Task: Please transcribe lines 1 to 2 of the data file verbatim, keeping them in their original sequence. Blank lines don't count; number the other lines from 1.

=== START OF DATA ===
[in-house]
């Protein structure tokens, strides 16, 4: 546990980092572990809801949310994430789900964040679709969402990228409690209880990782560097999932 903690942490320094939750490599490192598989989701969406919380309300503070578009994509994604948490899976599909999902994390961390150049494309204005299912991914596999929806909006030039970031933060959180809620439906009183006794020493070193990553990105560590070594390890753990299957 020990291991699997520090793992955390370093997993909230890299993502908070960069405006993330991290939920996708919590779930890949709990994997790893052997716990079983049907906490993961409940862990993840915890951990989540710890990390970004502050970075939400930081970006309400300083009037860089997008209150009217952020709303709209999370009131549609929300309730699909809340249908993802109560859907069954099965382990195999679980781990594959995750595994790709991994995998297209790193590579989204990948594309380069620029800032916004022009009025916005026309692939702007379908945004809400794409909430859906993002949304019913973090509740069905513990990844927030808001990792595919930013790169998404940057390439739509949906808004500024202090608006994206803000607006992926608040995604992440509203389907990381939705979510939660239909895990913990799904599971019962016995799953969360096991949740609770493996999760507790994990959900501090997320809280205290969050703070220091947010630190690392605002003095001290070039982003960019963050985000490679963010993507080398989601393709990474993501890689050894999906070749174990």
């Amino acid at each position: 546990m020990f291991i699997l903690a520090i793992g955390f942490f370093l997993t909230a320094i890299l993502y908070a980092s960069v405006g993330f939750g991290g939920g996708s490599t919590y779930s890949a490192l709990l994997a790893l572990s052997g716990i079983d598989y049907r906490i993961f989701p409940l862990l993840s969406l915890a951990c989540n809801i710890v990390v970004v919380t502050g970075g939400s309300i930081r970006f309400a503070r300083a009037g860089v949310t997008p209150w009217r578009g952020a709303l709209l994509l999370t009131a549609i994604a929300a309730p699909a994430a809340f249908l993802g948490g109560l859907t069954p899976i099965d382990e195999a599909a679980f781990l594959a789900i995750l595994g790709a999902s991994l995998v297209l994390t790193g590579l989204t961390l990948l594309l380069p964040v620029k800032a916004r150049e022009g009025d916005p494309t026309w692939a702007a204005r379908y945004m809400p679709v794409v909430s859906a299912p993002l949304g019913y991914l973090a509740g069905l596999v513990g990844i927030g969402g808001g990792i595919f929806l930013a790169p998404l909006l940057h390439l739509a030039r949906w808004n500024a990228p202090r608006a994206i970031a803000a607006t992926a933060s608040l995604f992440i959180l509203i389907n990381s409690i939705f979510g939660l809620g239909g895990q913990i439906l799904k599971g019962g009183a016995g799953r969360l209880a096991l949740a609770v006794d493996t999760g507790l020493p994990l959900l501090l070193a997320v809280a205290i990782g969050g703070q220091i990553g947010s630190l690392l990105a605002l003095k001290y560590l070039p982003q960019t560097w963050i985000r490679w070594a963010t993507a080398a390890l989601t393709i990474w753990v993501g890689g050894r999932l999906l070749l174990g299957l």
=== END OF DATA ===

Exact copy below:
[in-house]
């Protein structure tokens, strides 16, 4: 546990980092572990809801949310994430789900964040679709969402990228409690209880990782560097999932 903690942490320094939750490599490192598989989701969406919380309300503070578009994509994604948490899976599909999902994390961390150049494309204005299912991914596999929806909006030039970031933060959180809620439906009183006794020493070193990553990105560590070594390890753990299957 020990291991699997520090793992955390370093997993909230890299993502908070960069405006993330991290939920996708919590779930890949709990994997790893052997716990079983049907906490993961409940862990993840915890951990989540710890990390970004502050970075939400930081970006309400300083009037860089997008209150009217952020709303709209999370009131549609929300309730699909809340249908993802109560859907069954099965382990195999679980781990594959995750595994790709991994995998297209790193590579989204990948594309380069620029800032916004022009009025916005026309692939702007379908945004809400794409909430859906993002949304019913973090509740069905513990990844927030808001990792595919930013790169998404940057390439739509949906808004500024202090608006994206803000607006992926608040995604992440509203389907990381939705979510939660239909895990913990799904599971019962016995799953969360096991949740609770493996999760507790994990959900501090997320809280205290969050703070220091947010630190690392605002003095001290070039982003960019963050985000490679963010993507080398989601393709990474993501890689050894999906070749174990």